Meat processor Tyson Foods, Inc. (NYSE:TSN) missed on both revenue and estimates for its third quarter, and lowered its forecast for 2012 sales, as the company faced consumer resistance to rising meat prices and cost pressures, due to rising grain prices. At the time of writing, Tyson’s shares were down 4.48 percent to $14.71.
Net earnings were down to $76 million (21 cents a share) from $196 million (51 cents a share) in the year ago period. Excluding items, earnings for the quarter were 50 cents a share. Analysts on the other hand expected 54 cents. Though sales were up at $8.31 billion against $8.25 billion last year, they were short of market expectations of $8.72 billion.
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The company diluted its previous forecast for 2012 sales by $1 billion to $33 billion, and projected sales of $35 billion for 2013. Both the forecasts were off analysts’ estimates of $34.02 billion and $35.40 billion respectively.
“Grain costs have been increasing significantly and rapidly, largely as a result of the on-going U.S. drought. While we ultimately expect to pass along rising input costs, these costs, coupled with continued soft demand, are likely to pressure earnings in 2013,” Chief Executive Donnie Smith said.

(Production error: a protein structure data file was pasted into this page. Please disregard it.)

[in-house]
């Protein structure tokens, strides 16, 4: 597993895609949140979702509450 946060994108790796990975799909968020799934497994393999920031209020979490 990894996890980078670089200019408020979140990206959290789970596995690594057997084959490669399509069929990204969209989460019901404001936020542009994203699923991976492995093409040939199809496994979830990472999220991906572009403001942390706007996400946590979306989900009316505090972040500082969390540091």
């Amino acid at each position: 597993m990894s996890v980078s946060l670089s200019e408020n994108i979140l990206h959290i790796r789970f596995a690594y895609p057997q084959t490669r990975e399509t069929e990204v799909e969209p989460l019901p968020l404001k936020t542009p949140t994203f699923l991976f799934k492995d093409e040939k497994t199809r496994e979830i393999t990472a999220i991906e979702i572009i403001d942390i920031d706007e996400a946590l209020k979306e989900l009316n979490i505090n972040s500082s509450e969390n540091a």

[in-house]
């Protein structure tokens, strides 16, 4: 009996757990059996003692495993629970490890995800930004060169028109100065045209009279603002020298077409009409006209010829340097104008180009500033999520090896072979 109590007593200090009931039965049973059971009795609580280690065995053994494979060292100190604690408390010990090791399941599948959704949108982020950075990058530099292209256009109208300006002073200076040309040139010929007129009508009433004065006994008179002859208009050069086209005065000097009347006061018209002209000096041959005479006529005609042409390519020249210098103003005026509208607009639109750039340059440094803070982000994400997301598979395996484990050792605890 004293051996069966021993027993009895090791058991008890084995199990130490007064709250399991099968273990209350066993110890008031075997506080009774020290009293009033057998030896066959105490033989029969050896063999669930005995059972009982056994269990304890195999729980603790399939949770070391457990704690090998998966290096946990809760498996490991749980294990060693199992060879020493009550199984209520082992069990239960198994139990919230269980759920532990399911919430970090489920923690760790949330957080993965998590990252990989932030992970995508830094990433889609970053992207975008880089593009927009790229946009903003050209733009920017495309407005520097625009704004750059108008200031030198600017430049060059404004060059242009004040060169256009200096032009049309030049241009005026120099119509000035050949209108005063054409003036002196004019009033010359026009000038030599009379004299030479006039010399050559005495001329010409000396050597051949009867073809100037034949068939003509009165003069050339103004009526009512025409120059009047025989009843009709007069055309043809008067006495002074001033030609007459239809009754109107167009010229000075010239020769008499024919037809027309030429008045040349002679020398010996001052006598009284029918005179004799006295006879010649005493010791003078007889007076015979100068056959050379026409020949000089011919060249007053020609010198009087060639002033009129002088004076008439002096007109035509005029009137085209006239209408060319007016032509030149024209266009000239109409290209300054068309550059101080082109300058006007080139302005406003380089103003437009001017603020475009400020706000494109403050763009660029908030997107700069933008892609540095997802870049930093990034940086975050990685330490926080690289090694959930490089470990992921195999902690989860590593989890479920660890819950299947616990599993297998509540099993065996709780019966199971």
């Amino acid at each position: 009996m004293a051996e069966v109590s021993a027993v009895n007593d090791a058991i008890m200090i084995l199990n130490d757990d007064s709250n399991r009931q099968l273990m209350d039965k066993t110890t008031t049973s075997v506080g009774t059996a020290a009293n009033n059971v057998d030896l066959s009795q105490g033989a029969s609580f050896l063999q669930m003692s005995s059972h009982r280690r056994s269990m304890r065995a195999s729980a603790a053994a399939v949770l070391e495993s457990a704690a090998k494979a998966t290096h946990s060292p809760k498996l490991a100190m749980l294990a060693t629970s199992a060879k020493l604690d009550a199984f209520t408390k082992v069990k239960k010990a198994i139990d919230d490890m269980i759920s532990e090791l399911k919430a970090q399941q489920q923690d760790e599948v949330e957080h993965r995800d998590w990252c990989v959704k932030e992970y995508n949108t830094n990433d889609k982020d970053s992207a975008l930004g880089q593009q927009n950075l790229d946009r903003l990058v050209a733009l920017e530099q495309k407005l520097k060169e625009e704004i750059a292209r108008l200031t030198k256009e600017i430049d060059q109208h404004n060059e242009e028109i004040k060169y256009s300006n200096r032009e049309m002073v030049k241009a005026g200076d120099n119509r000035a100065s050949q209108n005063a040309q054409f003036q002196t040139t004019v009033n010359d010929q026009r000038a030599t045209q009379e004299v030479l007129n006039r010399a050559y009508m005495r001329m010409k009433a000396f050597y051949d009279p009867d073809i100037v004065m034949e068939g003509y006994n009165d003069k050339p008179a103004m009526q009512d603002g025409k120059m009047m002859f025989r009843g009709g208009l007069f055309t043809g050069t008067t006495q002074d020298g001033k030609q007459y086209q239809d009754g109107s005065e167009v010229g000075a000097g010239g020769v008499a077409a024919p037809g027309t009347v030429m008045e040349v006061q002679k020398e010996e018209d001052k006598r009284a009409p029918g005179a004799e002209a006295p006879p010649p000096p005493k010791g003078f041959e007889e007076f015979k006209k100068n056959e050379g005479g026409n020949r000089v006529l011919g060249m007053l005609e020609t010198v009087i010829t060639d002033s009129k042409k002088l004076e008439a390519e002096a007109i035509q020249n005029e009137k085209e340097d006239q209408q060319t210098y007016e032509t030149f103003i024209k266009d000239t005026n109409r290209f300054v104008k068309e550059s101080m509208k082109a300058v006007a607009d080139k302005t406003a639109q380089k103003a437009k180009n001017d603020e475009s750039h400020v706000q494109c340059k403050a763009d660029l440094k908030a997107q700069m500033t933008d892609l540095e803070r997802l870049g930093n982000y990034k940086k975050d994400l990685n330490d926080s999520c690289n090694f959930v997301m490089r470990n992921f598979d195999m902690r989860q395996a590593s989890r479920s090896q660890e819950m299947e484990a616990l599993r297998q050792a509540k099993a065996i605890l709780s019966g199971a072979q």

Tyson is a global major in the processing and marketing of chicken, beef and pork. It also produces various food items for the retail and food service sectors.
The company lamented the higher feed prices due to the drought and the reduced corn availability, but nevertheless, expressed confidence that the chicken business would remain profitable next year. The same factor affected the beef and pork segments, which are expected to show pressure on earnings until next year amidst “very difficult market conditions.”
Competitor Hormel Foods Corporation (NYSE:HRL) will report quarterly earnings later this month, and analysts expect it to clock revenues of $2.01 billion and earnings of 41 cents per share.
The drought had an adverse impact on the performance of grain producer Archer Daniels Midland Company (NYSE:ADM), as corn supplies remained tight. Grain processor Bunge Limited (NYSE:BG) also faced pressure on earnings. Reports have been received of pork producer, Smithfield Foods, Inc. (NYSE:SFD) resorting to imports of corn from Brazil due to domestic shortages and higher prices.
The impact of the drought has unexpectedly worked to the advantage of Brazil, which had a bumper crop of corn. Brazil could, therefore, get a major boost in its agrarian exports which are expected to contribute handsomely to the country’s export earnings in the near future.